This morning at about 3 am, Chestnut Lodge caught fire and nearly burned to the ground. All that currently survives are the brick walls and they are in extremely fragile condition. Arson is suspected and after the investigation is completed in the next few days, I believe the entire building will be demolished to protect public safety. The City of Rockville just lost one of its most significant historic landmarks.
Chestnut Lodge began its life as the Woodlawn Hotel, a resort that attracted residents from Washington DC, and ended as Chestnut Lodge, the internationally renowned sanitarium that included such pre-eminient psychologists as Dr. Frieda Fromm Reichman. The four-story French Second Empire building in its park-like setting provided a visual anchor for the West End neighborhood. Its abandonment in 2001 caused wide concern in the city but eventually Chestnut Lodge Properties purchased it with plans to rehabilitate it into eight luxury condominiums. At this time, its future is unclear–Chestnut Lodge Properties had designed their housing development around this building so its loss is significant to the project.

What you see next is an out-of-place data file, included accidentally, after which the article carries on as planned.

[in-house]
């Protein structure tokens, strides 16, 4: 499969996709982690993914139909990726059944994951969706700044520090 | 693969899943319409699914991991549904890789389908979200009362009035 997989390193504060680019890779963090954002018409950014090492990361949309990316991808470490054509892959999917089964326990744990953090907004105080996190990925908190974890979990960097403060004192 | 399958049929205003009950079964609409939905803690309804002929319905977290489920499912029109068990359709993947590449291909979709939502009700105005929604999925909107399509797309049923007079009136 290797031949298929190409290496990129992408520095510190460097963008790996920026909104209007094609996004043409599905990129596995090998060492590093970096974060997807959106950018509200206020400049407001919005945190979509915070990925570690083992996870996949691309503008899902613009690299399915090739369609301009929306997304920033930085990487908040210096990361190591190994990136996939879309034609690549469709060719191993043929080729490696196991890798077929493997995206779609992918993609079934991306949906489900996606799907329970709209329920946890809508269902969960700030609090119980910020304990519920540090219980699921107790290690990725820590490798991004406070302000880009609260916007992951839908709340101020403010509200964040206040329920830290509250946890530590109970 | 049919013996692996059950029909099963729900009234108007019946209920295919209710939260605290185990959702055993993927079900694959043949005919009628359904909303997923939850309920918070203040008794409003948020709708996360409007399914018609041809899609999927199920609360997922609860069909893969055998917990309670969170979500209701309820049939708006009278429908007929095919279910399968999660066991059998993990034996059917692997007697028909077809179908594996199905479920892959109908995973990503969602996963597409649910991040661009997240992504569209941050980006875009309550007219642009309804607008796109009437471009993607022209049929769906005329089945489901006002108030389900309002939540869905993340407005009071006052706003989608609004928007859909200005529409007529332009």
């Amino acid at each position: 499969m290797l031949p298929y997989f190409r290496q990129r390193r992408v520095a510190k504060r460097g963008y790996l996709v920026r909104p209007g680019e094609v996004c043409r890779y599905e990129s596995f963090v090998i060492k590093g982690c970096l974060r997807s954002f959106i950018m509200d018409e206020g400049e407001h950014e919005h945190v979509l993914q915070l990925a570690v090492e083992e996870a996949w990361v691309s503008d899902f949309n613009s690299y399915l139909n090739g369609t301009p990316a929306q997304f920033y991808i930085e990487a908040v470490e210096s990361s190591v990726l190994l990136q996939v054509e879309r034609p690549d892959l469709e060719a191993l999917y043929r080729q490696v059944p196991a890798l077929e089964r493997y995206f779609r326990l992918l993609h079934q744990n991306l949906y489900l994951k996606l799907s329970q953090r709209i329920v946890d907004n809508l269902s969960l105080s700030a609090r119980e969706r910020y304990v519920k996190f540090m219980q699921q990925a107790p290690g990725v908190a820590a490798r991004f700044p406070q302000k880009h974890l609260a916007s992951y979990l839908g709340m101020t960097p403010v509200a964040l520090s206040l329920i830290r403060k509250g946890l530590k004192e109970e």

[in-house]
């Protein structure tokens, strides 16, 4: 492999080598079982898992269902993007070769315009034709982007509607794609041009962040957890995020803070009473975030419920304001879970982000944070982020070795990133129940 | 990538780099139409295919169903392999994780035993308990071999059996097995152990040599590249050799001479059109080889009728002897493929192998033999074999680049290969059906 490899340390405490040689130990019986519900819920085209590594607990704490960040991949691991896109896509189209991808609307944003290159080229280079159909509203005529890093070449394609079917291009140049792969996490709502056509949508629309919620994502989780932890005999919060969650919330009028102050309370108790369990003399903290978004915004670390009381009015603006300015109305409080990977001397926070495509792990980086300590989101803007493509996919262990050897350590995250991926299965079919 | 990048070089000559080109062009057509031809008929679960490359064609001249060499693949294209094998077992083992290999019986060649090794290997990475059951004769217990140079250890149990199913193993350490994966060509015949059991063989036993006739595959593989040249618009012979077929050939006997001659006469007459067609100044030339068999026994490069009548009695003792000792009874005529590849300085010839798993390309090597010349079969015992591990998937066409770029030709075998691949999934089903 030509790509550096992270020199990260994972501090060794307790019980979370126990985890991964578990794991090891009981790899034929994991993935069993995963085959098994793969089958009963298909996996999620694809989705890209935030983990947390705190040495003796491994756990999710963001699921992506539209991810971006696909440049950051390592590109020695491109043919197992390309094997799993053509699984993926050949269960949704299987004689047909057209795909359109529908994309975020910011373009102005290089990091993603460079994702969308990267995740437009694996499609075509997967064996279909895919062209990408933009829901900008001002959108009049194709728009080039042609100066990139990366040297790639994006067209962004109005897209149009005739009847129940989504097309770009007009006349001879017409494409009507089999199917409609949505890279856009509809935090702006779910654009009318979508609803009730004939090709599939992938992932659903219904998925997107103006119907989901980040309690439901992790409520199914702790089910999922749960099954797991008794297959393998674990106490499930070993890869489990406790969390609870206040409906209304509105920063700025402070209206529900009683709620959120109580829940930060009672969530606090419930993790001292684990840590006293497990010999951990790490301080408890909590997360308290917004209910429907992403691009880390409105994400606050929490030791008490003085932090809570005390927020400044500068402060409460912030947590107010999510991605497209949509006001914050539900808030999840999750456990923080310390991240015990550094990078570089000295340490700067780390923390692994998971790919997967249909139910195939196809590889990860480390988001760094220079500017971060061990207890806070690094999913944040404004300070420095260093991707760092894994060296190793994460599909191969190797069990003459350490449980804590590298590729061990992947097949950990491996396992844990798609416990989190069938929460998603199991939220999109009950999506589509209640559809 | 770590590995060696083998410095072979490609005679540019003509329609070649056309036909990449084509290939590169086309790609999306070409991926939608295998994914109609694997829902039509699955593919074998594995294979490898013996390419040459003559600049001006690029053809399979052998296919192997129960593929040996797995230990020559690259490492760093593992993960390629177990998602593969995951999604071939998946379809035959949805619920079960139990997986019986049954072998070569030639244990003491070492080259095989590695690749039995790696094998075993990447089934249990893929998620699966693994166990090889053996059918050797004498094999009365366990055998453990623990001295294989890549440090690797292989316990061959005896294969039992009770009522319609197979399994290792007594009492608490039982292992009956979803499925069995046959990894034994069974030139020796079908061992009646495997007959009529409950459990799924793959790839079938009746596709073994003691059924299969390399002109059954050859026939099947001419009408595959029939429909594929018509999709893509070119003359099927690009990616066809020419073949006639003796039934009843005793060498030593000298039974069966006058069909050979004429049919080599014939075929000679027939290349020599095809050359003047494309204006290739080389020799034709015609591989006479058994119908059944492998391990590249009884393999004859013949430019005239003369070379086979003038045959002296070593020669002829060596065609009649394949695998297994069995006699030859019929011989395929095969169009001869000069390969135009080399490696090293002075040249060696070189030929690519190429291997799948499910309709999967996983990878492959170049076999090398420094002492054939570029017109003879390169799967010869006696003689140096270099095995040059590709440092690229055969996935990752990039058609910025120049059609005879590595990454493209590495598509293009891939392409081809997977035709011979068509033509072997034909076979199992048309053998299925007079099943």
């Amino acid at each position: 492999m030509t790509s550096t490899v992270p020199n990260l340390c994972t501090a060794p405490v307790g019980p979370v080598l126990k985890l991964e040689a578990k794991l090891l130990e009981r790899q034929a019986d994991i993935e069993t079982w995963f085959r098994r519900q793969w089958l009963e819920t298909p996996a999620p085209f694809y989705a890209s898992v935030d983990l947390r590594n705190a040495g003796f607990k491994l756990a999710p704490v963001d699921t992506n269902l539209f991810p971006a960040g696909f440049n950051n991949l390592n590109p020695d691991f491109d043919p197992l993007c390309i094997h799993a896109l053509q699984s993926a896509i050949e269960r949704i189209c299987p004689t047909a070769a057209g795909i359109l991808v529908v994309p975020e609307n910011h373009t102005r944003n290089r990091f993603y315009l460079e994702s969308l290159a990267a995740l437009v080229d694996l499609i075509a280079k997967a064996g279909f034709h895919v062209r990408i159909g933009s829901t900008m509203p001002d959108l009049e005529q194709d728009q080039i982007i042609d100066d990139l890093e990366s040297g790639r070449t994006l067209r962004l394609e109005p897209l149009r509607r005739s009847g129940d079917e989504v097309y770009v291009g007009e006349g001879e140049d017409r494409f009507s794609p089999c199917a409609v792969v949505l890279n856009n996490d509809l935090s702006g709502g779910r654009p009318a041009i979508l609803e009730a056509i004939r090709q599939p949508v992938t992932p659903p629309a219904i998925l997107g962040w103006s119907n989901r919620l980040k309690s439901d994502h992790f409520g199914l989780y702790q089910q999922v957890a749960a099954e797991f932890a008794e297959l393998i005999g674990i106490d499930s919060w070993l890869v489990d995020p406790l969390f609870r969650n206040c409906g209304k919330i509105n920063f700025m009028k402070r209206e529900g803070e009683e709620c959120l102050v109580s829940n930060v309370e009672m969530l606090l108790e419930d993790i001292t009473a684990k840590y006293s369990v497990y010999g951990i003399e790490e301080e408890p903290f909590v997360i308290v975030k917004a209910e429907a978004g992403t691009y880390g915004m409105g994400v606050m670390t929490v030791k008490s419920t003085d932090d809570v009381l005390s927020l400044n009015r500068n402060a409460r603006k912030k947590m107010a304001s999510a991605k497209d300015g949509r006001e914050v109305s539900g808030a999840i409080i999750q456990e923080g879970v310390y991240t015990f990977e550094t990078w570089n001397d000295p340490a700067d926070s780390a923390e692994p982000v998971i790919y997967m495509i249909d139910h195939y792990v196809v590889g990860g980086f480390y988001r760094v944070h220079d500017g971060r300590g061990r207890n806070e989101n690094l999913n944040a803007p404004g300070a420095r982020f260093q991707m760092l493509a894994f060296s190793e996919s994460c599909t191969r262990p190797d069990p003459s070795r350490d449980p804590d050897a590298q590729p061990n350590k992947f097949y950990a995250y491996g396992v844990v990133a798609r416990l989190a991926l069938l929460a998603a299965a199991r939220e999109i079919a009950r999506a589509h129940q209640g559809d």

What is clear, is that this fire is part of a series of significant losses for the community, which includes the demolition of the IBM Building, Rockville Library, Chestnut Lodge Activities Building and the proposed demolition of Burbanks and the Suburban Trust Bank. These losses by themselves are barely noticed, but as a group, these total up to be the worst years for Rockville’s heritage. The Mayor and Council has been reluctant to embrace historic preservation, although it has been long established to be among the best strategies for stabilizing neighborhoods, keeping communities distinctive, building civic pride, and providing well-paying jobs. And it turns out that historic preservation is also good for the environment–recycling a building requires far less energy and materials. I hope the tragic loss of Chestnut Lodge wakes up the Mayor and Council and encourages them preserve what’s left. They all say they care about the community’s heritage, but so far their track record has indicated otherwise. After all, it was the Mayor and Council that permitted the demolition of the historic downtown in the 1970s because it would result in a much better downtown. Decades later and millions of dollars spent, we’re hoping that version three will succeed.